A 87-year-old Broadway singing coach who was placed on life support after she was shoved to the pavement during an unprovoked attack in Manhattan last week has died, her family says.
Barbara Maier Gustern’s grandson, AJ, posted a photo of himself clutching his grandmother’s hand as she lied in a hospital bed Tuesday morning.
‘Today, at 11:15AM, we have lost one of the brightest little flames to ever grace this world,’ he wrote from Gustern’s Facebook page. ‘I ask that you all give me a little time and space, but I want to make time for anyone and everyone who wants to know more about her final moments.
‘Bobbob, I love you, you are and always will be my heart.’
Gustern, who once coached Blondie singer Debbie Harry, was pushed from behind in front of her building at West 28th Street and Eighth Avenue in the trendy Chelsea neighborhood at around 8.30pm on Thursday.
She was on her way to watch a student perform at Joe’s Pub, which she did often, according to the New York Times.
Surveillance footage released Sunday shows the suspect leaving the scene towards Ninth Avenue. She is described as a red-haired woman, likely in her 30s, wearing a black jacket, black leggings, a white skirt and dark colored shoes. She has not been caught.
The terrifying incident comes as crime in the the five boroughs has spiked by 45 percent compared to this time last year, with robbery up by 43.5 percent and assault up by 17.2 percent.
Broadway singing coach Barbara Maier Gustern died in a hospital Tuesday morning after she was put on life support following a random shoving attack last week
The suspect is described by police as a red-haired woman wearing a black jacket, black leggings, a white skirt and dark colored shoes
Gustern, above with her grandson AJ, was an acclaimed teacher who was on her way to Joe’s Pub to watch one of her students perform, which she did often, according to one report
AJ posted a photo of himself clutching his late grandma’s hand shortly after her death Tuesday
Gustern was conscious when paramedics arrived and managed to tell police that she had been attacked by another woman, but her condition rapidly worsened, the Daily News reported.
She sustained severe injuries to her head, police said. Gustern’s grandson, AJ, updated her followers on Facebook late Saturday night.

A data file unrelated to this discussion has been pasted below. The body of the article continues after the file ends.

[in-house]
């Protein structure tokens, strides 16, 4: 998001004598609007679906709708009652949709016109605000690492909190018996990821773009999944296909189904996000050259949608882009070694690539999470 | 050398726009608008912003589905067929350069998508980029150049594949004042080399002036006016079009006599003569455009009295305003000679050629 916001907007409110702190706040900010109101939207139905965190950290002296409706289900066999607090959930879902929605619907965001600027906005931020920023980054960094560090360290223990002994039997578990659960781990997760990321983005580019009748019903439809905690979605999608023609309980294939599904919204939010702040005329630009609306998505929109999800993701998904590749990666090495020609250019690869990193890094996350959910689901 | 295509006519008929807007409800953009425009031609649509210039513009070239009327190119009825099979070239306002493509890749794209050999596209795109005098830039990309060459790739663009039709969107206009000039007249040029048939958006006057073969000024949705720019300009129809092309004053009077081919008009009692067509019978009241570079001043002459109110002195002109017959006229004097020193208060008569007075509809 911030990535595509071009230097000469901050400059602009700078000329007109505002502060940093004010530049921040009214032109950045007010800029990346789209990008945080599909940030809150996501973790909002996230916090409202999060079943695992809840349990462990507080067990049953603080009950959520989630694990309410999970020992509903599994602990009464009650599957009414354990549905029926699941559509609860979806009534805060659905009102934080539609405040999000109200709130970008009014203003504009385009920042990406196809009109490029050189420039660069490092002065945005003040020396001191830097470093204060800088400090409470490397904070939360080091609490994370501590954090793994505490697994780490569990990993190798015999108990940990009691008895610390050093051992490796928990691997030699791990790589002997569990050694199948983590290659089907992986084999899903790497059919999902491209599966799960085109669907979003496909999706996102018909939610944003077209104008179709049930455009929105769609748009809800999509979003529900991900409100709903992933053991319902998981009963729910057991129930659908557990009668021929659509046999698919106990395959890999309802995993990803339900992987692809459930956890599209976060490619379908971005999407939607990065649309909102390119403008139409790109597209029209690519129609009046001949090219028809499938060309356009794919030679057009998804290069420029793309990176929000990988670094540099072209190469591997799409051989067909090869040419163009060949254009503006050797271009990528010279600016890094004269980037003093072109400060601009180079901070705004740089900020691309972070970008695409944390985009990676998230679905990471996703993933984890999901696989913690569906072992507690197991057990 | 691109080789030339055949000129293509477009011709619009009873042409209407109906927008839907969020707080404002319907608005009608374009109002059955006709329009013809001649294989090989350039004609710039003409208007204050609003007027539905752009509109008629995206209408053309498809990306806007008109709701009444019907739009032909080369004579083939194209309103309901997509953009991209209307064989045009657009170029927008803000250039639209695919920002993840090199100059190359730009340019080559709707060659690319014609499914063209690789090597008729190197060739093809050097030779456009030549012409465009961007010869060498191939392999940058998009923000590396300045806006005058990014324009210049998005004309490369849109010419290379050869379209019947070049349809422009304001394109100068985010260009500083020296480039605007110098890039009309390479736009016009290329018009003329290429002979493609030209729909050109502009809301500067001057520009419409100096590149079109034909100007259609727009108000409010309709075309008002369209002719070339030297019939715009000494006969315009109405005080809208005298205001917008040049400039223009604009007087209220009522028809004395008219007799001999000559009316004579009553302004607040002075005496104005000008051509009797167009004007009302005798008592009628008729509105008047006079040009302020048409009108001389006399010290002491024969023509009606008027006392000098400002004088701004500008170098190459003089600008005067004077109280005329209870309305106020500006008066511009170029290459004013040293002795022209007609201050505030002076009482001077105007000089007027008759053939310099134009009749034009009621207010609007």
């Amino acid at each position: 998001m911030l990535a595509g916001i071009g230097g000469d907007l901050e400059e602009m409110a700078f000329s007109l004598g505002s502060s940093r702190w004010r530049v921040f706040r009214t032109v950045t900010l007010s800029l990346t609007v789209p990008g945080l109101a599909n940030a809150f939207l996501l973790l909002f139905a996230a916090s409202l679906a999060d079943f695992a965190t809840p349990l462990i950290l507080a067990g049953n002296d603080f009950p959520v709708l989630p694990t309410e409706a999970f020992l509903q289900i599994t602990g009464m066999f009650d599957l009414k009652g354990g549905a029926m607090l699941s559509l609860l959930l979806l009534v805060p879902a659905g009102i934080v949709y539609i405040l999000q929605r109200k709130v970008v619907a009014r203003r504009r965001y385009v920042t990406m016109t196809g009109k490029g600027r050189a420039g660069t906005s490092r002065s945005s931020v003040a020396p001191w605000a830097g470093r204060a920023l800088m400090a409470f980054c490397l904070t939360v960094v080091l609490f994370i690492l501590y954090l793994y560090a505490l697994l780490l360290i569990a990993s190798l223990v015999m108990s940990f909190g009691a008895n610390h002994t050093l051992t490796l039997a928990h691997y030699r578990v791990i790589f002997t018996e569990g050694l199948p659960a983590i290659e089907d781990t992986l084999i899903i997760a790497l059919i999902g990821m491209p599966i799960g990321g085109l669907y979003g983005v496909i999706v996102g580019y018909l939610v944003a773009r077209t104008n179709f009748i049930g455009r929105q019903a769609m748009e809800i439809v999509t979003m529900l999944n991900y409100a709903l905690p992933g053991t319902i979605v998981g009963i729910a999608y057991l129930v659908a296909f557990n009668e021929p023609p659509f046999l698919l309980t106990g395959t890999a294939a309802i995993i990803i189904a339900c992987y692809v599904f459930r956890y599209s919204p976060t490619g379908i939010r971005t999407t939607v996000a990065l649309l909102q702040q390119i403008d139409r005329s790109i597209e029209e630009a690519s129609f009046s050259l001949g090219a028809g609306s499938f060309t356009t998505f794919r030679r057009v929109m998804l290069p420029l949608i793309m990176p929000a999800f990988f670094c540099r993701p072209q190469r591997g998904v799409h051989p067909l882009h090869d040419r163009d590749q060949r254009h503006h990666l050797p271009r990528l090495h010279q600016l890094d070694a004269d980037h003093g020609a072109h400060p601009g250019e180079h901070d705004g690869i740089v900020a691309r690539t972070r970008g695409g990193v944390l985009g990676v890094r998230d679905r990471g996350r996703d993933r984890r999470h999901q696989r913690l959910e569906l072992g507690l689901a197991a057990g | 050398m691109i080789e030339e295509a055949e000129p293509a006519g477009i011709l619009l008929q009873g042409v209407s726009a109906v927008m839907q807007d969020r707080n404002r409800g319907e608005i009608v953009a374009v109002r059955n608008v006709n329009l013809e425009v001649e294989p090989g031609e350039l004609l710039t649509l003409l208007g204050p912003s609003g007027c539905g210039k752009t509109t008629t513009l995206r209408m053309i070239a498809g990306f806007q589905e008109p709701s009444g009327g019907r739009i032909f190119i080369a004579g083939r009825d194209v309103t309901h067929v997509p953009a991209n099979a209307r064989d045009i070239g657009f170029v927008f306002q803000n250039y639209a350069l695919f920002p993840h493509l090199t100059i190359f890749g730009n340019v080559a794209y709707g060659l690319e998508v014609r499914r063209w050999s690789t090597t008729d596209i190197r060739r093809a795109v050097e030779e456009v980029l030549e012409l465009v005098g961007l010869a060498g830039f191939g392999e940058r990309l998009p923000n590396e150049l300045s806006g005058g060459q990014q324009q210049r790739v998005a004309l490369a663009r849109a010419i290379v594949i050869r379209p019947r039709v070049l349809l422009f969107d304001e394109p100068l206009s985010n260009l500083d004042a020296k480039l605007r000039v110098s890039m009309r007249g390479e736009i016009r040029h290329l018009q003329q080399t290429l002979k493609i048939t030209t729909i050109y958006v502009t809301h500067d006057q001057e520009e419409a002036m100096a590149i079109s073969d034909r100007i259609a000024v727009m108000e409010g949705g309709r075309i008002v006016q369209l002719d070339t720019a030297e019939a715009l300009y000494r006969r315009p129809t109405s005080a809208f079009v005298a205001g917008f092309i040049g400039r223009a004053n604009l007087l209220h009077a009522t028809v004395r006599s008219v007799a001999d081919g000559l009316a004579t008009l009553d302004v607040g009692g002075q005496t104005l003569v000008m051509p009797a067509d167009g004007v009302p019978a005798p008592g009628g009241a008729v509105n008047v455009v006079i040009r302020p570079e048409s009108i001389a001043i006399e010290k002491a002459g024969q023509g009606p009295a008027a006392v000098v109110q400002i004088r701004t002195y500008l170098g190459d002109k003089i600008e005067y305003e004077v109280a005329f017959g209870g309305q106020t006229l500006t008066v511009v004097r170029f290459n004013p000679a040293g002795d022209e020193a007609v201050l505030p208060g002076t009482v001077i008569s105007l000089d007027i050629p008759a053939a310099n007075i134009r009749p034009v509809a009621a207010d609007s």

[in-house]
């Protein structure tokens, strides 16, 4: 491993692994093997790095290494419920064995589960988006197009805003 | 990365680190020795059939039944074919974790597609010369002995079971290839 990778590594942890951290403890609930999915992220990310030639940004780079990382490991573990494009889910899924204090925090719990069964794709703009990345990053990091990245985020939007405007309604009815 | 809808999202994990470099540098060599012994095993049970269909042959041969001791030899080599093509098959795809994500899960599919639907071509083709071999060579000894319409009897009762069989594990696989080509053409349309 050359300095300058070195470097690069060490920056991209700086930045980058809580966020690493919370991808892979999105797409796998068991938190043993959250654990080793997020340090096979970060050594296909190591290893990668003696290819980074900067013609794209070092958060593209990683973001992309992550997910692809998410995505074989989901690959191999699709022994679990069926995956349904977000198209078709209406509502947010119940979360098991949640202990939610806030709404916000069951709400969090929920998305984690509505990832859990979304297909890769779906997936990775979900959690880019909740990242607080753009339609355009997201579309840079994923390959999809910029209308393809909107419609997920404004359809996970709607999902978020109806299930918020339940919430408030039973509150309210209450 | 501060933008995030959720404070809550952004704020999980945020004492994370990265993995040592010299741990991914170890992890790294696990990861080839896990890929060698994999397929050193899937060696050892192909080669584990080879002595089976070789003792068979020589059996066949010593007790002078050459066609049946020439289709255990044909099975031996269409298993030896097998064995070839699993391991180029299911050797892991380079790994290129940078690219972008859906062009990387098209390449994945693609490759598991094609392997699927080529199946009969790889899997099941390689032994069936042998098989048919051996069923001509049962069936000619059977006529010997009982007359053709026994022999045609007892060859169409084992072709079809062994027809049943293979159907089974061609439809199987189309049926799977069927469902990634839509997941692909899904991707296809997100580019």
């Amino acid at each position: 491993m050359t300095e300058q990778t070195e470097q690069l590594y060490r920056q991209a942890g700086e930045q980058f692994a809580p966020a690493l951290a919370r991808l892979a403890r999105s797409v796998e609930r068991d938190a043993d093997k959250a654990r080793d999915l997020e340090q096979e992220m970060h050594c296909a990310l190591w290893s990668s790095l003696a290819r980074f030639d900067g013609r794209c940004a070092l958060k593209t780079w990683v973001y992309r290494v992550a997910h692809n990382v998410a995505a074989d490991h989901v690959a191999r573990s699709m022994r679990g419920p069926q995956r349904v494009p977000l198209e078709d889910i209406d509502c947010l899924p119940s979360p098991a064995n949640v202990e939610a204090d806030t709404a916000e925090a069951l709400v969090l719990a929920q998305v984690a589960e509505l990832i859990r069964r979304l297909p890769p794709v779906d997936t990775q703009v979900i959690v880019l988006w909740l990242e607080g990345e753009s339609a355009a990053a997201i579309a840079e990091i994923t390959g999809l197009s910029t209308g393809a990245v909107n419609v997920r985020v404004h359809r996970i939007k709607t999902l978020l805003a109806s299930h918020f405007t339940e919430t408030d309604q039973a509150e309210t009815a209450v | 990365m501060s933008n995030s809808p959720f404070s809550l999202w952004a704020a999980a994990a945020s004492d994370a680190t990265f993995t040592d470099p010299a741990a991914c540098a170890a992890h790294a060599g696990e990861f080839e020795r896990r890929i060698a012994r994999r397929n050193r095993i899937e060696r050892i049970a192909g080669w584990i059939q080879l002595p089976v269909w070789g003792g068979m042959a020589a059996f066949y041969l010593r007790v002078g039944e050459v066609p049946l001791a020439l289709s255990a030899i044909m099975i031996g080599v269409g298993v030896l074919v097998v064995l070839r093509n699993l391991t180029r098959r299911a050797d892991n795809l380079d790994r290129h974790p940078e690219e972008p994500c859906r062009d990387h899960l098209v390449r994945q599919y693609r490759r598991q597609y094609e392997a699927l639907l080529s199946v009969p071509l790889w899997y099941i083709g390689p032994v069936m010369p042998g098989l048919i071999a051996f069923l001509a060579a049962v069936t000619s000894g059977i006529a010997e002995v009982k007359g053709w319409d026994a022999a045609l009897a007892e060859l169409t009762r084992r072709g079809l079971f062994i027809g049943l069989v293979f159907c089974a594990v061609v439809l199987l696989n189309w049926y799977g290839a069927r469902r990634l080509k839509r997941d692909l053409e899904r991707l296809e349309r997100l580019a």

‘She has suffered traumatic damage to the left side of her brain, and has been unconscious the entire time. She is intubated and we are unclear how much she is able to breathe on her own,’ he said.
Gustern succumbed to her injuries Tuesday morning. Tributes poured in after news of her death began circulating.
A Facebook user by the name Penny Arcade said she met the singing coach while she was feeling sick at a party hosted by singer Debbie Harry.
‘I laid on my back staring at the ceiling and the staircase to the VIP room when a pair of twinkling green eyes met mine and it was Barbara and that was how we met and bonded instantly,’ she wrote. ‘I felt like she and I were the same age (which felt like 14) despite her being 16 years older than I . We both had the same teenage energy and it was our bond,’ she said.
She called Gustern’s death an ‘abrupt’ and ‘wrong’ ending to her life.
Tributes for Gustern poured in on social media in the hours after her death Tuesday morning
A woman by the name Melinda Pope DeRocker, who says she studied under Gustern, reposted Gustern’s grandson’s post.
‘I am devastated to say that this picture is of the final moments in the life of my dear friend and voice teacher Barbara Maier Gustern. Her grandson AJ was there to hold her hand,’ she said.
Gustern moved to New York from Indiana to jumpstart her performing career, the Times reports. She then turned to vocal coaching, first at a university and then at a local business.
Nathan Koci, the musical director for the Broadway revival of Oklahoma!, called Gustern his ‘go-to’ for helping singers.
Before Gustern’s death on Tuesday, Mallory Portnoy, who had a role in the revival and took vocal lessons from her, said, ‘I don’t know how people come back from something like this at this age, but if anybody could it’s this woman, because she is so strong and so full of life and she can overcome, it seems like, truly anything.’
The unprovoked attack came as NYPD’s latest data showed a staggering 60 percent spike in crime in February compared to the same time last year.
“This is a disgusting and disgraceful offense committed against a vulnerable, elderly woman doing nothing but walking down the streets of New York City,’ NYPD Chief of Detectives James Essig said Tuesday.
Crime in the the five boroughs is up by 45 percent compared to this time last year, with robbery up by 43.5 percent and assault up by 17.2 percent
Before her death, AJ said that Gustern would most likely suffer speech problems and lose mobility on the right side of her body.
Recounting the aftermath of the attack on Facebook, fellow singer and actor Barbara Bleier said she and two other friends had been rehearsing at Gustern’s home in Chelsea for a show they were to perform on Sunday.